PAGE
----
Installing the steel RSJs


steel rsjs

Installing the steel RSJs is the first of the major structural works to be completed. Most loft conversions use steel RSJs (rolled steel joists) to support the weight of the new floor. Our conversion is very typical and requires two steel RSJs to support the new floor and a third to support the ridge of the roof. A loft conversion can be made entirely from timber joists but the increased costs (materials and labour) mean that just about every loft conversion uses steel RSJs. The smaller steel to support the ridge was supplied in two sections and the two main steels were supplied in complete sections. Now for the tricky bit, getting some rather heavy 6 metre steel RSJs up and into position!

The two main steels

holes in gable wall

Installing the steels in complete 6 metre has some advantages, they are cheaper to buy and there is less labour as there is no need to bolt sections together. We were lucky enough to be detached and have good access at one side. This meant we could knock holes in the gable wall and use a crane to manouvre the steels into place. Two holes were made in the gable wall, the outer brick skin will not be taking any load, the steels will be supported by the concrete block inner wall with the steels resting on concrete pad stones.

Craning the steels in

lorry with crane

The plan was to use the crane to lift the steels up to the holes in the gable wall and slide them into the loft space and into position on the padstones. The first steel was attached to the crane with large chains and the crane operator started to hoist the steels up. These cranes are impressive to see in action, the crane is operated by remote control meaning the driver can move around to get the best view of the object being lifted, see below for a video of the crane in action. These cranes look and move very much like the robot arms you see building cars in factories. The first steel was lifted up horizontally and one end was guided into the hole by a builder on a ladder. Builders inside the loft space then helped to pull the steel into the loft space.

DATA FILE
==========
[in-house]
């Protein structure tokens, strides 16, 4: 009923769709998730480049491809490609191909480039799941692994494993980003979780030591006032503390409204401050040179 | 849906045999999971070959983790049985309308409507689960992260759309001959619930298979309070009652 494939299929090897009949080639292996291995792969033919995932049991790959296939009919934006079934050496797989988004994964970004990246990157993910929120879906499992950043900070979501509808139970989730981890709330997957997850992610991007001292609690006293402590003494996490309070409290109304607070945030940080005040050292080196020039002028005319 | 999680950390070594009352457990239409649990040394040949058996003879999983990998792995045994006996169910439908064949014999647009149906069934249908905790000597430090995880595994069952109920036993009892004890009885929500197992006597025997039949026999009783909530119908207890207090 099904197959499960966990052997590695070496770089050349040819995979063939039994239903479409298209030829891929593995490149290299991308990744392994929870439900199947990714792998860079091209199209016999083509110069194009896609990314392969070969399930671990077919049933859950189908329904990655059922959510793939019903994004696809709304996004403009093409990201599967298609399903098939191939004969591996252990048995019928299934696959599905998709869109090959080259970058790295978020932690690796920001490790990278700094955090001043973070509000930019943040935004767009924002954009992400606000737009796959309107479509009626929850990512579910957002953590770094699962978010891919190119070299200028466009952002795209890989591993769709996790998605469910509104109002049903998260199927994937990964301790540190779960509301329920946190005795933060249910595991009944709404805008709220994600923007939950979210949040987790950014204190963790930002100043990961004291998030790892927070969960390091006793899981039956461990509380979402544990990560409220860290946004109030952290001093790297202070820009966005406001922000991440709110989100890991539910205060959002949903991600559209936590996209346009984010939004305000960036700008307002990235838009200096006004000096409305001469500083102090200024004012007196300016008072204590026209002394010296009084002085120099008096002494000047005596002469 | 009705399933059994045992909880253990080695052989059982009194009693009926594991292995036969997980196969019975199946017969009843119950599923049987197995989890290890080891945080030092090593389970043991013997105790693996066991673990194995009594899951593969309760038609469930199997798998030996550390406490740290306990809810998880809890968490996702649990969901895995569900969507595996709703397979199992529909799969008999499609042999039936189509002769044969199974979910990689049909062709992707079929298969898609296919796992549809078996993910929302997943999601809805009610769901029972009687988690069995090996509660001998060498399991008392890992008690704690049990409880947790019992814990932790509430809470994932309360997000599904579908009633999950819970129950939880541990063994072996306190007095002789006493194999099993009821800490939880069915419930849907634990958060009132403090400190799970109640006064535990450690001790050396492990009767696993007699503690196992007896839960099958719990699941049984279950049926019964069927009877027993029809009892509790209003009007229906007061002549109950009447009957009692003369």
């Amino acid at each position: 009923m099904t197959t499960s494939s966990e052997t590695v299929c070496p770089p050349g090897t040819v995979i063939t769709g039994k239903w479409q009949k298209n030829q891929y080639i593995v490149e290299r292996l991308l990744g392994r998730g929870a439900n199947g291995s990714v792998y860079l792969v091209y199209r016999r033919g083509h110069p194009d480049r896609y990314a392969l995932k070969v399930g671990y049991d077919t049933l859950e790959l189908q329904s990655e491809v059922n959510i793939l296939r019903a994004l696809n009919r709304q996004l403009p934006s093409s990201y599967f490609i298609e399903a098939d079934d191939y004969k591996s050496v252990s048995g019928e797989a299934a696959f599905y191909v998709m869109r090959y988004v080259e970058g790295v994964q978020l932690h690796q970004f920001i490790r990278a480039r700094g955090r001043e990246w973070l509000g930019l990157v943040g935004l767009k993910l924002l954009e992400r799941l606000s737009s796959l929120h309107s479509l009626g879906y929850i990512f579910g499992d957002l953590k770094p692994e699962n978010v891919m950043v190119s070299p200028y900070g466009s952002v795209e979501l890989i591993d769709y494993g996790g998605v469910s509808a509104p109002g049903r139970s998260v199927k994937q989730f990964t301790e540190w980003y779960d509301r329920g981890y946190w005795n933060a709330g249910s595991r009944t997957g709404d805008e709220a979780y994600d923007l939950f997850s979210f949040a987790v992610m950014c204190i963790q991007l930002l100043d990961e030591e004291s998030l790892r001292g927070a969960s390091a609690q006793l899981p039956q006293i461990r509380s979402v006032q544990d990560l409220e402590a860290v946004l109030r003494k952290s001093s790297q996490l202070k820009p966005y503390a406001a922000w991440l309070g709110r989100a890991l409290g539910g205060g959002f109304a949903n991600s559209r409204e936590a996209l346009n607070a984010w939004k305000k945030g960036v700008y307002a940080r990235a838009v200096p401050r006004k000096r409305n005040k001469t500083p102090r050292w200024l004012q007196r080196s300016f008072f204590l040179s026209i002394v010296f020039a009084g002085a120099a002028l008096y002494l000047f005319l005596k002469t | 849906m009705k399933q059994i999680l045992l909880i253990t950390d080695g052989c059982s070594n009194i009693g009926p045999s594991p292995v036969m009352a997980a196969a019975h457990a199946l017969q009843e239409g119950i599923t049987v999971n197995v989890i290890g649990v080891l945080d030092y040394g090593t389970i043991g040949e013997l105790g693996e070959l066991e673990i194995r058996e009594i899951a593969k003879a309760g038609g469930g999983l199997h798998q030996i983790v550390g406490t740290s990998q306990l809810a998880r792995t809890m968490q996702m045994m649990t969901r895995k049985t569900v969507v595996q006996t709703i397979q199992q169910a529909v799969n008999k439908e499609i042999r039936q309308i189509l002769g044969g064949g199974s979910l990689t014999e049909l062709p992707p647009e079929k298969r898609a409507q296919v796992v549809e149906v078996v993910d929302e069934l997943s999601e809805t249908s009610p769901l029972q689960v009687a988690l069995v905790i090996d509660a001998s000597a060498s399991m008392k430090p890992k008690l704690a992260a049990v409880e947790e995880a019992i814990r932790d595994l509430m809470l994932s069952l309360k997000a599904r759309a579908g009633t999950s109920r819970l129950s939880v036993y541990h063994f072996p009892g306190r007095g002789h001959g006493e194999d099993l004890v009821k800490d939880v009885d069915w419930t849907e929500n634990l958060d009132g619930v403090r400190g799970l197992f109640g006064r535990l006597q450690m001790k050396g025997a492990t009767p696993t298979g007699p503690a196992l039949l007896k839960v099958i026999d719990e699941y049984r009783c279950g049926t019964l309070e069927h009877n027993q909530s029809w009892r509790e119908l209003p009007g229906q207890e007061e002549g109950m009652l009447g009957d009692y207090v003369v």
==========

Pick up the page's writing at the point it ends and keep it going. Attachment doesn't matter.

Videos of the Crane in Action

In the first video below you can see the crane arm moving out into position to pick up the first steel RSJ.

In this next video you can see the steel RSJ is hooked to the crane with large chains and the lift has started.

Steel RSJ for the Ridge Support

steel RSJ being lifted over house

The steel RSJ to support the ridge of the roof was delivered in two sections that would be bolted together. The crane was used to lift these over the top of the house and into the loft space via an opening that had been made by removing some of the roof tiles. Using the crane for these steels was not essential as they could have been lifted by hand into the loft space. However, using the crane is both faster and safer.

Steels in Place

steel RSJ being lifted over house

With the help of he crane it only took a few hours to get the steels into position. In fact the builders had already started on the timber work before I had a chance to take a photo of the steels in position! The piece of timber that is inserted in the steel will be bolted in position and will have the joist hangers nailed on to support the floor joists.

< 1 2 3 4 5 6 7 >